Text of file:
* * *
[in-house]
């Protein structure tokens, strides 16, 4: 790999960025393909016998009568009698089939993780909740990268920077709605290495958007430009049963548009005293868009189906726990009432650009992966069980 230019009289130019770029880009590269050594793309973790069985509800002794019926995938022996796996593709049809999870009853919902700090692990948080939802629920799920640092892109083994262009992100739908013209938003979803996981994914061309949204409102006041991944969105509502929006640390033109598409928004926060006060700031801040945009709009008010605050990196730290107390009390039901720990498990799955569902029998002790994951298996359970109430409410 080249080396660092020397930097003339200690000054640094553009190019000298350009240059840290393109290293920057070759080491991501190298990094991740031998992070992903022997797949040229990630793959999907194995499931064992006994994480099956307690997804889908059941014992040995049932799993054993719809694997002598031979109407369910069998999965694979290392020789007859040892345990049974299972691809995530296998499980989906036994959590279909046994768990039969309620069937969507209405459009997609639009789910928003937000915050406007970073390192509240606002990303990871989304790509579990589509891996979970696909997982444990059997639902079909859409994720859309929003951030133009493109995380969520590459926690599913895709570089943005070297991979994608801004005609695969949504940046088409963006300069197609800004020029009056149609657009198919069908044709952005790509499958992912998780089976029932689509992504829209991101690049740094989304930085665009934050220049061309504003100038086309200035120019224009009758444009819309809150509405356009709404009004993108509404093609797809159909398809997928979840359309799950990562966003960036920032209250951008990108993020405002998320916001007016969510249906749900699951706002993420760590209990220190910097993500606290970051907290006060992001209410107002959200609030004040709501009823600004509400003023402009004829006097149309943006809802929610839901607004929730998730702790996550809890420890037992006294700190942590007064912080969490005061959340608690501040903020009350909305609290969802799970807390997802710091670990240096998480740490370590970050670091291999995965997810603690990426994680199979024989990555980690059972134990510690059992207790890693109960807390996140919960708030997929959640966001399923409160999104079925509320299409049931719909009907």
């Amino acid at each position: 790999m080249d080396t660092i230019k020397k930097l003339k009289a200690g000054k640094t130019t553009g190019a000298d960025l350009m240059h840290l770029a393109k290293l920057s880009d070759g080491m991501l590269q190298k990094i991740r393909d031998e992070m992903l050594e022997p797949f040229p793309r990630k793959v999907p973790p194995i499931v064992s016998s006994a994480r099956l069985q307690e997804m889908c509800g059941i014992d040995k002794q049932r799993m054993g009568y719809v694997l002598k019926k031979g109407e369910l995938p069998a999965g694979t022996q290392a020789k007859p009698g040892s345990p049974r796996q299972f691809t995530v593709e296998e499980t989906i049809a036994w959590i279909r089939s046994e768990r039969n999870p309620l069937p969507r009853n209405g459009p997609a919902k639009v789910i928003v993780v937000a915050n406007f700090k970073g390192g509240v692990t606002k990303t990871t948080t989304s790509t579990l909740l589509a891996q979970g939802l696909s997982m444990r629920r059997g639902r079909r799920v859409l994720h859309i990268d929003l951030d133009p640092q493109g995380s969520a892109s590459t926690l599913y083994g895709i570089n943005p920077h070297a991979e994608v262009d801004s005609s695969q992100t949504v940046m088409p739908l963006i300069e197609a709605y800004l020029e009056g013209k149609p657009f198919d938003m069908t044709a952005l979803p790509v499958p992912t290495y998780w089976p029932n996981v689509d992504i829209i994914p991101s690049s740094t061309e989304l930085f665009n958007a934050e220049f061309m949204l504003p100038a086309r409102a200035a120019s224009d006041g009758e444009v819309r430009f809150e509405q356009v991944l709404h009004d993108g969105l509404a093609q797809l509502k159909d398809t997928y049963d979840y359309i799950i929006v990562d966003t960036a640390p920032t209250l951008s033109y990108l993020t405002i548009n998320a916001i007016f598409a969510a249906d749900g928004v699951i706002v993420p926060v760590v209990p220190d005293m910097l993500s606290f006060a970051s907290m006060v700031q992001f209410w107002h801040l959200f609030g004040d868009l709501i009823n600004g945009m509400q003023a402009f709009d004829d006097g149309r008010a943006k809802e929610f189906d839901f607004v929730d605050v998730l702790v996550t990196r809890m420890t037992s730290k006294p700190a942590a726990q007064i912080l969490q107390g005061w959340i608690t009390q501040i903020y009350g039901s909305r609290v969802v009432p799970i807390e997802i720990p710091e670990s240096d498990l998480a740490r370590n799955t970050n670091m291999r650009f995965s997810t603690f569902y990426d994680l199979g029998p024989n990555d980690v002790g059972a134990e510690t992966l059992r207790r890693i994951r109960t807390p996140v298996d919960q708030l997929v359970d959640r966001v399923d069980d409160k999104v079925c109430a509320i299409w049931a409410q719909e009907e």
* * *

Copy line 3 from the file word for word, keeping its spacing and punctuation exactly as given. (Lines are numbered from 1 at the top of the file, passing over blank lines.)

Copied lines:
């Amino acid at each position: 790999m080249d080396t660092i230019k020397k930097l003339k009289a200690g000054k640094t130019t553009g190019a000298d960025l350009m240059h840290l770029a393109k290293l920057s880009d070759g080491m991501l590269q190298k990094i991740r393909d031998e992070m992903l050594e022997p797949f040229p793309r990630k793959v999907p973790p194995i499931v064992s016998s006994a994480r099956l069985q307690e997804m889908c509800g059941i014992d040995k002794q049932r799993m054993g009568y719809v694997l002598k019926k031979g109407e369910l995938p069998a999965g694979t022996q290392a020789k007859p009698g040892s345990p049974r796996q299972f691809t995530v593709e296998e499980t989906i049809a036994w959590i279909r089939s046994e768990r039969n999870p309620l069937p969507r009853n209405g459009p997609a919902k639009v789910i928003v993780v937000a915050n406007f700090k970073g390192g509240v692990t606002k990303t990871t948080t989304s790509t579990l909740l589509a891996q979970g939802l696909s997982m444990r629920r059997g639902r079909r799920v859409l994720h859309i990268d929003l951030d133009p640092q493109g995380s969520a892109s590459t926690l599913y083994g895709i570089n943005p920077h070297a991979e994608v262009d801004s005609s695969q992100t949504v940046m088409p739908l963006i300069e197609a709605y800004l020029e009056g013209k149609p657009f198919d938003m069908t044709a952005l979803p790509v499958p992912t290495y998780w089976p029932n996981v689509d992504i829209i994914p991101s690049s740094t061309e989304l930085f665009n958007a934050e220049f061309m949204l504003p100038a086309r409102a200035a120019s224009d006041g009758e444009v819309r430009f809150e509405q356009v991944l709404h009004d993108g969105l509404a093609q797809l509502k159909d398809t997928y049963d979840y359309i799950i929006v990562d966003t960036a640390p920032t209250l951008s033109y990108l993020t405002i548009n998320a916001i007016f598409a969510a249906d749900g928004v699951i706002v993420p926060v760590v209990p220190d005293m910097l993500s606290f006060a970051s907290m006060v700031q992001f209410w107002h801040l959200f609030g004040d868009l709501i009823n600004g945009m509400q003023a402009f709009d004829d006097g149309r008010a943006k809802e929610f189906d839901f607004v929730d605050v998730l702790v996550t990196r809890m420890t037992s730290k006294p700190a942590a726990q007064i912080l969490q107390g005061w959340i608690t009390q501040i903020y009350g039901s909305r609290v969802v009432p799970i807390e997802i720990p710091e670990s240096d498990l998480a740490r370590n799955t970050n670091m291999r650009f995965s997810t603690f569902y990426d994680l199979g029998p024989n990555d980690v002790g059972a134990e510690t992966l059992r207790r890693i994951r109960t807390p996140v298996d919960q708030l997929v359970d959640r966001v399923d069980d409160k999104v079925c109430a509320i299409w049931a409410q719909e009907e």